“To change the world, we need to combine Ancient Wisdom with new technologies”
– Paulo Coelho
I had an interesting talk with a participant on one of my workshops the other day. She asked me what I liked about facilitating workshops, and I answered that when we have a good workshop It makes my heart sing and it nourishes my soul. Then I stopped and laughed when I heard my words. And I realized how my words so described which “brains” I use when I facilitate workshops. And when I later thought about how I feel when I teach a class, I realized that the words I would use to describe that experience would be more intellectually stimulating. Which of course brought to mind mBraining. For those of you who missed my post on this wonderful book and website, check out Trusting Your Gut!
The idea that we have 3 brains is exciting, but also a challenge in a way. It’s our challenge to integrate these 3 brains, and to pay attention how they work together. Anil K Rajvanshi, a writer in India puts it this way:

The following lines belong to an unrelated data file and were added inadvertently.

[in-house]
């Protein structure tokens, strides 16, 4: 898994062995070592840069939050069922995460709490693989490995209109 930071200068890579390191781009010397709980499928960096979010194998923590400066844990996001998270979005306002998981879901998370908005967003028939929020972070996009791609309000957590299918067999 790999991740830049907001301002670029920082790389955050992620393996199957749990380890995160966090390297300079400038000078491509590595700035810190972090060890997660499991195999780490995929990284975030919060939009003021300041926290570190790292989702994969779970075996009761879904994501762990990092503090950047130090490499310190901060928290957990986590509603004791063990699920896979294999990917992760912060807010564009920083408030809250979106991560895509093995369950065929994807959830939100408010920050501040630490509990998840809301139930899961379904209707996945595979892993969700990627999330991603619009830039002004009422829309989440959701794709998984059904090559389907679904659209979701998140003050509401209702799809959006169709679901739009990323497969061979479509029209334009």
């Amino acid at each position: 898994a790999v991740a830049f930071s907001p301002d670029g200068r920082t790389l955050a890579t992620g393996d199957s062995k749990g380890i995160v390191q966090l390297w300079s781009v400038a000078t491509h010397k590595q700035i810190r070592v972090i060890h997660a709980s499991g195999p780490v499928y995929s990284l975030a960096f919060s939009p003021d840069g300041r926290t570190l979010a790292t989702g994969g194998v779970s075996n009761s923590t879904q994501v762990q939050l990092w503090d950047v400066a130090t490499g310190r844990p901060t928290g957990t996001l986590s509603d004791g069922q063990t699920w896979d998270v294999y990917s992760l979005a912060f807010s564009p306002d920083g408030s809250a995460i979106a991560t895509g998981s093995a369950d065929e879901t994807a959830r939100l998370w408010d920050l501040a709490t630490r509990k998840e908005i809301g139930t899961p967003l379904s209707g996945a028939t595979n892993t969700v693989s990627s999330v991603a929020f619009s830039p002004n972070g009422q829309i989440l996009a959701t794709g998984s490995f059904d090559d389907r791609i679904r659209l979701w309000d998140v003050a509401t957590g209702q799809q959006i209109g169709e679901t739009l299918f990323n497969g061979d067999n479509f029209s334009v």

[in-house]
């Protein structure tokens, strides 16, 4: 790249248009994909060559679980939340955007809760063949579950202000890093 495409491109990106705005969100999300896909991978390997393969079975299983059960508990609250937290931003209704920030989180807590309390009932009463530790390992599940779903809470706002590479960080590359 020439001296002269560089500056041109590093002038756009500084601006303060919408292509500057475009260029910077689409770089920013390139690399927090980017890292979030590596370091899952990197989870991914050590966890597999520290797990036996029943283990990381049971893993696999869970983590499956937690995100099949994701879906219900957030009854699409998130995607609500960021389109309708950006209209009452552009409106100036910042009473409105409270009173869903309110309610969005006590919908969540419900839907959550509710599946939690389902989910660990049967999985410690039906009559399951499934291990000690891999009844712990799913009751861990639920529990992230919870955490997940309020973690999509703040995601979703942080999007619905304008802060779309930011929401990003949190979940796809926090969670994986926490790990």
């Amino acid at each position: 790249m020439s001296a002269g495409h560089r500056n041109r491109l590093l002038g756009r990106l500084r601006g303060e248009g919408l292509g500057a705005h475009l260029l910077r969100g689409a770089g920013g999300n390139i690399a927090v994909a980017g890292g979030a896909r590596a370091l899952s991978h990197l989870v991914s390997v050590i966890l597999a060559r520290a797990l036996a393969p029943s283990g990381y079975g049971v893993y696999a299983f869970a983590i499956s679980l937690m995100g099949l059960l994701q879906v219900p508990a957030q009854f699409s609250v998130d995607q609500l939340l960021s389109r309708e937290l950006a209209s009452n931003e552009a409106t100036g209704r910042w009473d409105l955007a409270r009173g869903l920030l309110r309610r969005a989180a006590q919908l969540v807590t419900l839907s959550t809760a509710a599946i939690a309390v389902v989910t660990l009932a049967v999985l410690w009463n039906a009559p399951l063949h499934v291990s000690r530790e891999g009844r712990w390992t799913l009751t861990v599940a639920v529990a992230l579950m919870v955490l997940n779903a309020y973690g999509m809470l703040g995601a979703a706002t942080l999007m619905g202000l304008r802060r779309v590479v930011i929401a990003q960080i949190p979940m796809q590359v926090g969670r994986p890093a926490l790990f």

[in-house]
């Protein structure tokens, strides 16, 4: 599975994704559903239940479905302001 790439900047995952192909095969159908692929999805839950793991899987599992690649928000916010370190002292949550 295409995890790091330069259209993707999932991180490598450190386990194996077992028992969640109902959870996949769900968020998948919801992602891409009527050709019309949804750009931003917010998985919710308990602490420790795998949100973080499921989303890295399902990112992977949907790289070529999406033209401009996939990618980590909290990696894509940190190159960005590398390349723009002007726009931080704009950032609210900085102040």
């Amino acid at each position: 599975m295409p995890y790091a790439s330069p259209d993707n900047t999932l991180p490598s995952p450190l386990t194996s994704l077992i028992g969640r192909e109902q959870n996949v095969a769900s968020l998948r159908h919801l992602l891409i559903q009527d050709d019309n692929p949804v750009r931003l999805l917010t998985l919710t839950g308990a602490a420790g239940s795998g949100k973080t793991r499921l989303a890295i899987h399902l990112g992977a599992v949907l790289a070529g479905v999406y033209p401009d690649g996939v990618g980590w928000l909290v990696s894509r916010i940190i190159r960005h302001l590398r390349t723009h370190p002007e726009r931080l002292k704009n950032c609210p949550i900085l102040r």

To produce deep thought which helps in improving the wellbeing of a person, the gut and heart brains must work together with the main brain. When all work harmoniously, it creates a healthy body and a powerful mind.
I think one way to start to meet that challenge of integration is to pay attention to our words. How do we describe things and experiences. Language is a wonderful way to hear where we are experiencing things in our body. Do you speak of heart ache, do you live in your head, do you listen to your gut instincts? Do you have butterflies in the stomach – which is as Michael Mosley points out:
The brain in the stomach talking to the brain in your head. As we get nervous or fearful, blood gets diverted from our gut to our muscles and this is the stomach’s way of protesting.